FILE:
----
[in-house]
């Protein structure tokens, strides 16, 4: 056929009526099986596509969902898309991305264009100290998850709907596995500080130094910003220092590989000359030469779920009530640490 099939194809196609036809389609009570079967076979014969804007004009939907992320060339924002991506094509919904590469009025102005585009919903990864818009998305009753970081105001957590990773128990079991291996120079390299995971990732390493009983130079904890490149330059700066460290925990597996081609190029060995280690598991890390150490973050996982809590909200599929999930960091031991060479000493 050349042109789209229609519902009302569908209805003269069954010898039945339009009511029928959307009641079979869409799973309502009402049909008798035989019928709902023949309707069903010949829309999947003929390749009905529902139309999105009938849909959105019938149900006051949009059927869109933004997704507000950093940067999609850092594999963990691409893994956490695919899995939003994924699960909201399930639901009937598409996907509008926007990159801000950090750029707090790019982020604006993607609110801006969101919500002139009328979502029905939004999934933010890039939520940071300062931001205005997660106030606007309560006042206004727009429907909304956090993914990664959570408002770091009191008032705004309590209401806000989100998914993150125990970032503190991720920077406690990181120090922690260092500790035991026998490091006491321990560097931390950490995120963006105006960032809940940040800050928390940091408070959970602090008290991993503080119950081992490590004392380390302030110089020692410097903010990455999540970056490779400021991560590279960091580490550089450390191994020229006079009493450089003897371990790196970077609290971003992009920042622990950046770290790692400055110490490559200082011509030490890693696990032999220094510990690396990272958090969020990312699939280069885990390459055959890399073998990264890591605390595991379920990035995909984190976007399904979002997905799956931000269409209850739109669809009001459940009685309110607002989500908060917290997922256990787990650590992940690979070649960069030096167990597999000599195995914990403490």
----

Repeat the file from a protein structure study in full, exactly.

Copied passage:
[in-house]
């Protein structure tokens, strides 16, 4: 056929009526099986596509969902898309991305264009100290998850709907596995500080130094910003220092590989000359030469779920009530640490 099939194809196609036809389609009570079967076979014969804007004009939907992320060339924002991506094509919904590469009025102005585009919903990864818009998305009753970081105001957590990773128990079991291996120079390299995971990732390493009983130079904890490149330059700066460290925990597996081609190029060995280690598991890390150490973050996982809590909200599929999930960091031991060479000493 050349042109789209229609519902009302569908209805003269069954010898039945339009009511029928959307009641079979869409799973309502009402049909008798035989019928709902023949309707069903010949829309999947003929390749009905529902139309999105009938849909959105019938149900006051949009059927869109933004997704507000950093940067999609850092594999963990691409893994956490695919899995939003994924699960909201399930639901009937598409996907509008926007990159801000950090750029707090790019982020604006993607609110801006969101919500002139009328979502029905939004999934933010890039939520940071300062931001205005997660106030606007309560006042206004727009429907909304956090993914990664959570408002770091009191008032705004309590209401806000989100998914993150125990970032503190991720920077406690990181120090922690260092500790035991026998490091006491321990560097931390950490995120963006105006960032809940940040800050928390940091408070959970602090008290991993503080119950081992490590004392380390302030110089020692410097903010990455999540970056490779400021991560590279960091580490550089450390191994020229006079009493450089003897371990790196970077609290971003992009920042622990950046770290790692400055110490490559200082011509030490890693696990032999220094510990690396990272958090969020990312699939280069885990390459055959890399073998990264890591605390595991379920990035995909984190976007399904979002997905799956931000269409209850739109669809009001459940009685309110607002989500908060917290997922256990787990650590992940690979070649960069030096167990597999000599195995914990403490």